Day 3 saw the team embark on a full day of camera trapping. After a short session at base learning how camera traps work, and viewing some images of bears, lynx and wolves taken earlier, we set out in three teams, to check on existing cameras and install new ones.
The main focus of this work is lynx. These are hard to study using other non-invasive methods as their hair rarely contains enough DNA to successfully identify individuals, and their scat is hard to find, unless tracking them in snow. In contrast, it’s possible to identify individuals based on the unique patterns of markings on their flanks, so the camera traps we’re using take colour photos (with a flash at night) and are positioned in pairs to maximise the chances of photographing both flanks of passing animals.
Our suspicions as to the rangers’ descriptions of the terrain were verified – routes included some pretty steep and challenging sections. Trails involved four of five hours walking, with breaks for views. Along the way we encountered several fresh bear scats and prints, as well as a den.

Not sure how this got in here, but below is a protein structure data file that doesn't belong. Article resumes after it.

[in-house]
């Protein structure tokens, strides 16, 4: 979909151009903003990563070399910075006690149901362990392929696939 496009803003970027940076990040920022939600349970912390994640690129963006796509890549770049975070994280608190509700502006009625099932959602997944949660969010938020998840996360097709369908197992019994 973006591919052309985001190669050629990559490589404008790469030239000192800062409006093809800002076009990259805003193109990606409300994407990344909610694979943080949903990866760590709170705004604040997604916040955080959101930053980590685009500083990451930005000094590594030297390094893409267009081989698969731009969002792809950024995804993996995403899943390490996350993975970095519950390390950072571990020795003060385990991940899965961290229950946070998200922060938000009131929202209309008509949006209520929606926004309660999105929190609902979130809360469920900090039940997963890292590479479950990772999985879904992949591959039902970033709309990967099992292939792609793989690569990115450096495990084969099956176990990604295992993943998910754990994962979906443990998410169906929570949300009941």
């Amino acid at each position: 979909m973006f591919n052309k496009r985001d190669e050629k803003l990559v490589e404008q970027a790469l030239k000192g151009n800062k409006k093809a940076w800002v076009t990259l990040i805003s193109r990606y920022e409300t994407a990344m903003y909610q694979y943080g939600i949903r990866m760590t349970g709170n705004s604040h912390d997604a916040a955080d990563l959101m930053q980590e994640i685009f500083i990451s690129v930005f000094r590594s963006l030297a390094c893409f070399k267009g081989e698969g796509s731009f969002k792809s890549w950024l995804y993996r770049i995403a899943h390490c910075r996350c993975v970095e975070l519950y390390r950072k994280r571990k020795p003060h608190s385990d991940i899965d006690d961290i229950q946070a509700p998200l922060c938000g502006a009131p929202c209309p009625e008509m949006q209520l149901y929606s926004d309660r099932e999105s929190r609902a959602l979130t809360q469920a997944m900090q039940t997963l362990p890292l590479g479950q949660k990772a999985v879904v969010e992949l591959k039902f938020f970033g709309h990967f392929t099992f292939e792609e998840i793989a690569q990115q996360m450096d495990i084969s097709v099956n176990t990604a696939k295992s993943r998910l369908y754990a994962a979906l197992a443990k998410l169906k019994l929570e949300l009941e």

During day 4, the team was working with Oliviu, an ecologist with FCC, on the enclosures, which will house the bison, due to be translocated in October this year. We drove, then hiked to Bunea hide, then located a suitable site on the forested slopes below, which will form part of the bison enclosure.
We undertook vegetation surveys along a transect, contributing to a baseline habitat assessment prior to the bisons’ release. This will allow FCC to understand the impact of the bisons’ presence on the forest, by comparing changes in the enclosed areas with ‘exclosures’ control plots in which the bison cannot graze.
The day was cooler, with a high temperature of 18 degrees, and light rain.